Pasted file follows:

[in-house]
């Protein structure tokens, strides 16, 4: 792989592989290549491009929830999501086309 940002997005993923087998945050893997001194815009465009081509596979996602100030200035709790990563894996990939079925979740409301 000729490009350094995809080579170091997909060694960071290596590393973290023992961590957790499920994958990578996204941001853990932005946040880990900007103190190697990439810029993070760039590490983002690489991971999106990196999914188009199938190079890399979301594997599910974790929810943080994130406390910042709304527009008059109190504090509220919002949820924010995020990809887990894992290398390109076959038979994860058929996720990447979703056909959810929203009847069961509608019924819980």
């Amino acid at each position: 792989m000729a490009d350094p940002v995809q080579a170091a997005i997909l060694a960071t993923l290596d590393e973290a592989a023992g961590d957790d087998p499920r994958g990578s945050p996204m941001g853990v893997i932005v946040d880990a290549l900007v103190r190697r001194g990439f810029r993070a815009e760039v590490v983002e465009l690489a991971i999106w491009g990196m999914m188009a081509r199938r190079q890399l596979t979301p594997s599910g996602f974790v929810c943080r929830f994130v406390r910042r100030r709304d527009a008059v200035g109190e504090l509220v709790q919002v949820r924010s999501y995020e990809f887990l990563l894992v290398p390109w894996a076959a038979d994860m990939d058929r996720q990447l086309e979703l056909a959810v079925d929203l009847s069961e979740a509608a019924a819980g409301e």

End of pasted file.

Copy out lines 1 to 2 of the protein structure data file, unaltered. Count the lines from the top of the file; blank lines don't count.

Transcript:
[in-house]
């Protein structure tokens, strides 16, 4: 792989592989290549491009929830999501086309 940002997005993923087998945050893997001194815009465009081509596979996602100030200035709790990563894996990939079925979740409301 000729490009350094995809080579170091997909060694960071290596590393973290023992961590957790499920994958990578996204941001853990932005946040880990900007103190190697990439810029993070760039590490983002690489991971999106990196999914188009199938190079890399979301594997599910974790929810943080994130406390910042709304527009008059109190504090509220919002949820924010995020990809887990894992290398390109076959038979994860058929996720990447979703056909959810929203009847069961509608019924819980």